The H-21 was originally developed by Piasecki as an Arctic rescue helicopter. The H-21 had winterization features permitting operation at temperatures as low as −65 °F (−54 °C), and could be routinely maintained in severe cold weather environments.
French service in the Algerian WarIn 1956, seeking a way to use helicopters in a ground attack role in the Algerian War, the French Air Force and French Army Aviation (ALAT, Aviation Légère de l'Armée de Terre) experimented with arming the Sikorsky S-55, then being superseded in service by the more capable Piasecki H-21 and Sikorsky H-34 helicopters. Some French Air Force and Army aviation H-21C helicopters were subsequently armed with fixed, forward-firing rockets and machine guns. A few even had racks for bombs, but tests subsequently determined that the H-21C lacked the maneuverability and performance needed in the ground-attack role. The H-21C was far more successful as a troop transport, and most H-21Cs in service were eventually fitted with flexible door-mounted guns such as the .50 cal. (12.7 mm) Browning machine gun or the (ex-German) MG 151/20 20 mm aircraft cannon for defensive use when landing assault forces under fire.
Though the H-21 had been removed from the ground attack role, official U.S. Army evaluations at the time indicated that the type was actually more likely to survive multiple hits by ground fire than was the Sikorsky CH-34; this was assumed to be a consequence of the location and construction of the CH-34's fuel tanks. By the close of the Algerian War, troop-carrying H-21C helicopters were being used in concert with H-34 ground-attack helicopters in large-scale counterinsurgency operations.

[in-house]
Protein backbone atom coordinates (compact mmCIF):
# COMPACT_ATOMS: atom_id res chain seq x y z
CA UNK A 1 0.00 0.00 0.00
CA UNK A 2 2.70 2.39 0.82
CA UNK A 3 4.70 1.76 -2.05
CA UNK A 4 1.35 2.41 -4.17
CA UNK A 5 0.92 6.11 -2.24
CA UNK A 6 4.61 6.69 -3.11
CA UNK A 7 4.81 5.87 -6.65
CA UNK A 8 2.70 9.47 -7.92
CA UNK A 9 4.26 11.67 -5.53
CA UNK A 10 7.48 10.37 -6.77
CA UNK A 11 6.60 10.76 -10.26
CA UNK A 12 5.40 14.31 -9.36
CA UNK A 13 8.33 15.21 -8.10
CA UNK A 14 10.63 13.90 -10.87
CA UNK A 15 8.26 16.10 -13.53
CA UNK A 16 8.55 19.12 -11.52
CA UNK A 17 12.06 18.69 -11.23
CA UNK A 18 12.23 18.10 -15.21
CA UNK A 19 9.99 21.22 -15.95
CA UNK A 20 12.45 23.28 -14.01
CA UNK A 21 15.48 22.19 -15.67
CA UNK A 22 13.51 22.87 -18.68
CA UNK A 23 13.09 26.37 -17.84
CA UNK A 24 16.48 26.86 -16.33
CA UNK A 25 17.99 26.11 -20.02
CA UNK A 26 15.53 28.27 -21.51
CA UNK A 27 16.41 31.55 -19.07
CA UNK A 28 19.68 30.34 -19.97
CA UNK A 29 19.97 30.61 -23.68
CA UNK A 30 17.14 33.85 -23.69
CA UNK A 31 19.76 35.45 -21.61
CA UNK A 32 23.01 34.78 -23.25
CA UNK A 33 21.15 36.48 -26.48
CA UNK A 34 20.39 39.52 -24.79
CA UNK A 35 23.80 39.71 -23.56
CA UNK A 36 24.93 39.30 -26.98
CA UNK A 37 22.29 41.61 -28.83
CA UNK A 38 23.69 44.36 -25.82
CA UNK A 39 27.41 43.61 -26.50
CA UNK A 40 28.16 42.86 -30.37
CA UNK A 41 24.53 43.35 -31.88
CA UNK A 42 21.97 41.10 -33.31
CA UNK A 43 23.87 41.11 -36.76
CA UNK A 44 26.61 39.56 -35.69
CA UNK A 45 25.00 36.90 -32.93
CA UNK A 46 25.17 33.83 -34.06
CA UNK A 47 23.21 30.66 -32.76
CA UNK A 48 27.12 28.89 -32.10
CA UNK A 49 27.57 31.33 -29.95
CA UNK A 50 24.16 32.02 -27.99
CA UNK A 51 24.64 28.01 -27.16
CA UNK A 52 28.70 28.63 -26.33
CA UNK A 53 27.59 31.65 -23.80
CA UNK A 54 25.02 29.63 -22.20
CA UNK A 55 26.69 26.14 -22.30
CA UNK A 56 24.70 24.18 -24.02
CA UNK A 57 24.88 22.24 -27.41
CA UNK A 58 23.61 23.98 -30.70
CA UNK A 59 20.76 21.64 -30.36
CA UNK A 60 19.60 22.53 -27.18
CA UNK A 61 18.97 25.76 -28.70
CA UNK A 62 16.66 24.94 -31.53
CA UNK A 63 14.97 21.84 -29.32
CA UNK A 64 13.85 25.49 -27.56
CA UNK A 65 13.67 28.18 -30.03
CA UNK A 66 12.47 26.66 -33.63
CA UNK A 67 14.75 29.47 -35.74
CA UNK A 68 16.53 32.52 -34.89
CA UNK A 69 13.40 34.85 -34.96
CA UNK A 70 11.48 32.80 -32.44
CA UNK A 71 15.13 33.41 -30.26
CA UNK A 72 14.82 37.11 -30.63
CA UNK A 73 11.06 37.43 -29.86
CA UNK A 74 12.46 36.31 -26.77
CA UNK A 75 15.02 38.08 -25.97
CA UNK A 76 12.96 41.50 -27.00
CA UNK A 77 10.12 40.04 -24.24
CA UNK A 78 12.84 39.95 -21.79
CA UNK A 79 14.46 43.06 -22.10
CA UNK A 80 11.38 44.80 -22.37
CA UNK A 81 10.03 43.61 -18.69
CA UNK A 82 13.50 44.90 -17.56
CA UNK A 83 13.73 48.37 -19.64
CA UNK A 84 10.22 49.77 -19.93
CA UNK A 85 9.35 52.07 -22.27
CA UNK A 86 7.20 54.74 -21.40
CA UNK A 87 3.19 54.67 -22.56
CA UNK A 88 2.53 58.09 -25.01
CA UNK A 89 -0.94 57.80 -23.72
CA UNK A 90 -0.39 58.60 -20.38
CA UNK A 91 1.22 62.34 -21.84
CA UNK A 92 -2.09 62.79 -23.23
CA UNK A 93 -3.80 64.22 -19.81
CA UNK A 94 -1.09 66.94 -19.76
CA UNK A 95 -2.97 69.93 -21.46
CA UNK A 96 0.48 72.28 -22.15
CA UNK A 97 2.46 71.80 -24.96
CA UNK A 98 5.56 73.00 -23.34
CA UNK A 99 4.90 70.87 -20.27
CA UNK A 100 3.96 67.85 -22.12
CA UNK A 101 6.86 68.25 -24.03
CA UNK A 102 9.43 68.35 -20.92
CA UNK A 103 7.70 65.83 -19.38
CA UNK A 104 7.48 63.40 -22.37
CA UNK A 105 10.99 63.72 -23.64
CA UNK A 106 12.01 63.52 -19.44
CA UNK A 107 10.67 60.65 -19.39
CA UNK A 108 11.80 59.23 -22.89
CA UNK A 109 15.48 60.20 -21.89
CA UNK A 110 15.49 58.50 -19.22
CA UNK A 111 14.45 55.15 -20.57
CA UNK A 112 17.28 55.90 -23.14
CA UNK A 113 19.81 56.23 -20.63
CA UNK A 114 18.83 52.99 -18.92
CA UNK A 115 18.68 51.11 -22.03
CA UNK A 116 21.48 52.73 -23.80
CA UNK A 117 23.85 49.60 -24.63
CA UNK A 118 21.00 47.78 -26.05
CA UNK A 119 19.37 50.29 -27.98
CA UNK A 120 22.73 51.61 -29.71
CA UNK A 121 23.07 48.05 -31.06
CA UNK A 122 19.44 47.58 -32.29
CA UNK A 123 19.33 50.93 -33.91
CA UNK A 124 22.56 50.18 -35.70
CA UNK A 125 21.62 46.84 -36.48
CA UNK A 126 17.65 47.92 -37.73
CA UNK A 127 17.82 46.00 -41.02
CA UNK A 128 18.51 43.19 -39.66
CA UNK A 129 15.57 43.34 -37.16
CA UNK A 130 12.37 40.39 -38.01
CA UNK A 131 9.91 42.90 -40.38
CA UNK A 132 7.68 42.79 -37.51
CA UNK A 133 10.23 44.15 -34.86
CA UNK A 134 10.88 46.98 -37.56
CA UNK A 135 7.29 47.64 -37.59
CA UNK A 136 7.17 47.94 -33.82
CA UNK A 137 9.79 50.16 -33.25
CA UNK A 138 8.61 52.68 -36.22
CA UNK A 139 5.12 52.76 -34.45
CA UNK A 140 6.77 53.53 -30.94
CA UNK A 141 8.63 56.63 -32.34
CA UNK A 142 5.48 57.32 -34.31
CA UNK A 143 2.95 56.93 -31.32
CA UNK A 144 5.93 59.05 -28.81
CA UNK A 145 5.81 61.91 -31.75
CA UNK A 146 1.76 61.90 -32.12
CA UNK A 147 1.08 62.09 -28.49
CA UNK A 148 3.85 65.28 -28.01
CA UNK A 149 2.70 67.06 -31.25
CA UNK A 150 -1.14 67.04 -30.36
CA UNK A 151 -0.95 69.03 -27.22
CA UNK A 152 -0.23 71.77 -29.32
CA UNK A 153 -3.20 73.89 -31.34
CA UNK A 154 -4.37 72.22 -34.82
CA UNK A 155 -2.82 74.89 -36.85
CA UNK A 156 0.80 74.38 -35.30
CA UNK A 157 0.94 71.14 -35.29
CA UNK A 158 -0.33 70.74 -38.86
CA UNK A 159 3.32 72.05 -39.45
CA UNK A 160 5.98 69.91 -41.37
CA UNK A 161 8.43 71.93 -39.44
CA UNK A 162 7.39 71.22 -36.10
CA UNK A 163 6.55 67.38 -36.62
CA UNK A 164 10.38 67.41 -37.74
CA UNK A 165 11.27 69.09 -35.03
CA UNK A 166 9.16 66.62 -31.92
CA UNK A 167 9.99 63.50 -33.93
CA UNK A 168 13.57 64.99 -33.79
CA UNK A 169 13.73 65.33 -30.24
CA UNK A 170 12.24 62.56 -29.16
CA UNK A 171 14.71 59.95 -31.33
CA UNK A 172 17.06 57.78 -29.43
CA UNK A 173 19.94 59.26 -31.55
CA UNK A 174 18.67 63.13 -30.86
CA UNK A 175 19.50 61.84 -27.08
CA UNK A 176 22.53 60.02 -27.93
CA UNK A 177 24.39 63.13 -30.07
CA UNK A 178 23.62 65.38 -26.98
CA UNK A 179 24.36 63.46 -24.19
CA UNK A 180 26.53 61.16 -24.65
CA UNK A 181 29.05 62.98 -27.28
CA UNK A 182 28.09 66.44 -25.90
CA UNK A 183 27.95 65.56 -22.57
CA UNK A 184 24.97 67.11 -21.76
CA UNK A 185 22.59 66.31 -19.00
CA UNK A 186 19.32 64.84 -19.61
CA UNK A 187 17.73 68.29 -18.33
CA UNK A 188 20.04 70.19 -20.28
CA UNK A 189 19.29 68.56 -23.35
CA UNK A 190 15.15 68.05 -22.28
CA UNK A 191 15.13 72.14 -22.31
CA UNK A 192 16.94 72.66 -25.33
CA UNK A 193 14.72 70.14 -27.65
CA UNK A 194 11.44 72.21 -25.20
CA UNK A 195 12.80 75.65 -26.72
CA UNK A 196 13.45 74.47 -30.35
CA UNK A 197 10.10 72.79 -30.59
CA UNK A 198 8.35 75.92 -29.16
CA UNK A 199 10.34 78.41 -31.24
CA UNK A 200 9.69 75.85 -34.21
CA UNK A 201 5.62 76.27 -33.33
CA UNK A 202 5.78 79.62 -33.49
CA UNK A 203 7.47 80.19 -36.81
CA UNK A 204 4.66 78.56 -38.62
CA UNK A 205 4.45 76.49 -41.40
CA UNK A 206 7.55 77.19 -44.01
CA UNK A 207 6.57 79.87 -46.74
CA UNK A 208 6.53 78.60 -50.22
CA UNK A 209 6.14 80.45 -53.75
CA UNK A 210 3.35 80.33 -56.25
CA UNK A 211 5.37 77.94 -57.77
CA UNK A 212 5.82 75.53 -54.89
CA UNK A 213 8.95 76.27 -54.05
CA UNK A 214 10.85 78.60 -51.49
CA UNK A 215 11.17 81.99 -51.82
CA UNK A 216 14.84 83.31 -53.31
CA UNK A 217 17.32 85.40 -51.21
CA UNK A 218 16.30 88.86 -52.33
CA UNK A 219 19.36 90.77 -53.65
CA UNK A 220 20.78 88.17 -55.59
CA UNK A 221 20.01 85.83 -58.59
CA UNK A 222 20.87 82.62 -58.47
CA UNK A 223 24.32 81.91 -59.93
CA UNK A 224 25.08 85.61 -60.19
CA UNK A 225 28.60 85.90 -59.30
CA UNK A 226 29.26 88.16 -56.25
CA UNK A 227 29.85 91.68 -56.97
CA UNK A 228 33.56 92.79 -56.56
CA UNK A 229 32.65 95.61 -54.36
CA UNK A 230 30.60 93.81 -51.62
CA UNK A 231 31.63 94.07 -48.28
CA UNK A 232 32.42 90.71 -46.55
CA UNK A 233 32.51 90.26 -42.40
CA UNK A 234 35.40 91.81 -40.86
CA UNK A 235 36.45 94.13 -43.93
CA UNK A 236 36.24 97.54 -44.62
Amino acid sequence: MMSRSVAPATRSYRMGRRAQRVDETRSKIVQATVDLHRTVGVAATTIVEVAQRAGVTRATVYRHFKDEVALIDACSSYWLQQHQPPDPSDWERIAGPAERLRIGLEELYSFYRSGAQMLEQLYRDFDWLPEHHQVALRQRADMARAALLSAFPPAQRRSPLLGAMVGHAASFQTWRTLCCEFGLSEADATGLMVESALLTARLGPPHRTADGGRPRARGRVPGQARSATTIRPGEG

U.S. Army operationsThe H-21C saw extensive service with the U.S. Army, primarily for use in transporting troops and supplies. On August 24, 1954, with the assistance of in-flight refueling provided by a U.S. Army U-1A Otter, a H-21C known as Amblin' Annie became the first helicopter to cross the United States nonstop. Various experiments were made by the Army in arming the H-21C as a gunship; some Shawnees were armed with flex guns under the nose, while others were fitted with door guns. One experimental version was tested stateside with a Boeing B-29 Superfortress .50 cal. remote turret mounted beneath the nose. The H-21C (later designated CH-21C) was first deployed to Vietnam in December 1961 with the Army's 8th and 57th Transportation Companies, in support of ARVN (Army Republic South Vietnam) troops. In Army aviation service, the CH-21C Shawnee could be armed with 7.62 mm (.308 in) or 12.7 mm (.50 in) flexible door guns. Relatively slow, the CH-21's unprotected control cables and fuel lines proved vulnerable to the enhanced threat posed by NVA and Viet Cong ground forces, which were increasingly well supplied with automatic small arms and heavy (12.7 mm) AA machine guns. The H-21, which was designed for cold weather operations, performed poorly in the hot weather of Vietnam. Despite being capable of carrying 20 passengers, it only carried 9 when operating in Vietnam. The shooting down of a CH-21 Shawnee near the Laotian-Vietnamese border with the death of four aviators in July 1962 were some of the U.S. Army's earliest Vietnam casualties. Despite these events, the Shawnee continued in service as the U.S. Army's helicopter workhorse in Vietnam until 1964 when it was replaced with the UH-1 Huey. In 1965, the CH-47 Chinook was deployed to Vietnam, and later that year, most CH-21 helicopters were withdrawn from active inventory in the U.S. Army and Air Force.
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